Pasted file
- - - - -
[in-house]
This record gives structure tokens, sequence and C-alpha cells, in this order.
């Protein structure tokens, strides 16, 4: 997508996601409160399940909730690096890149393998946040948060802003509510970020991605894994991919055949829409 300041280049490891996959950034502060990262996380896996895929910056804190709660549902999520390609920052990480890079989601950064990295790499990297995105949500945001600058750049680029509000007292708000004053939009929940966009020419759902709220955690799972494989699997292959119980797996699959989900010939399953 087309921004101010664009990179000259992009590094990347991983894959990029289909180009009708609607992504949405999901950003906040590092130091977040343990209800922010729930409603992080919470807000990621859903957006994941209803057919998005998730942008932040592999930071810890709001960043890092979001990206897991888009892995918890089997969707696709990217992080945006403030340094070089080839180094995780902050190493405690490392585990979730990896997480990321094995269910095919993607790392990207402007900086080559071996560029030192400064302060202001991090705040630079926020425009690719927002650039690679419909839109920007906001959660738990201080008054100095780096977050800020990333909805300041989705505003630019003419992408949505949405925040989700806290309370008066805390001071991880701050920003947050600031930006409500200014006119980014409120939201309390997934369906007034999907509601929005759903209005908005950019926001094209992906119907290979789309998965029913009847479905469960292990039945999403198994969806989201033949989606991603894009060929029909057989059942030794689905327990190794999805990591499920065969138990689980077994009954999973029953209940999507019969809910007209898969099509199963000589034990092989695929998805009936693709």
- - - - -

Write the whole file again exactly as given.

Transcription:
[in-house]
This record gives structure tokens, sequence and C-alpha cells, in this order.
């Protein structure tokens, strides 16, 4: 997508996601409160399940909730690096890149393998946040948060802003509510970020991605894994991919055949829409 300041280049490891996959950034502060990262996380896996895929910056804190709660549902999520390609920052990480890079989601950064990295790499990297995105949500945001600058750049680029509000007292708000004053939009929940966009020419759902709220955690799972494989699997292959119980797996699959989900010939399953 087309921004101010664009990179000259992009590094990347991983894959990029289909180009009708609607992504949405999901950003906040590092130091977040343990209800922010729930409603992080919470807000990621859903957006994941209803057919998005998730942008932040592999930071810890709001960043890092979001990206897991888009892995918890089997969707696709990217992080945006403030340094070089080839180094995780902050190493405690490392585990979730990896997480990321094995269910095919993607790392990207402007900086080559071996560029030192400064302060202001991090705040630079926020425009690719927002650039690679419909839109920007906001959660738990201080008054100095780096977050800020990333909805300041989705505003630019003419992408949505949405925040989700806290309370008066805390001071991880701050920003947050600031930006409500200014006119980014409120939201309390997934369906007034999907509601929005759903209005908005950019926001094209992906119907290979789309998965029913009847479905469960292990039945999403198994969806989201033949989606991603894009060929029909057989059942030794689905327990190794999805990591499920065969138990689980077994009954999973029953209940999507019969809910007209898969099509199963000589034990092989695929998805009936693709």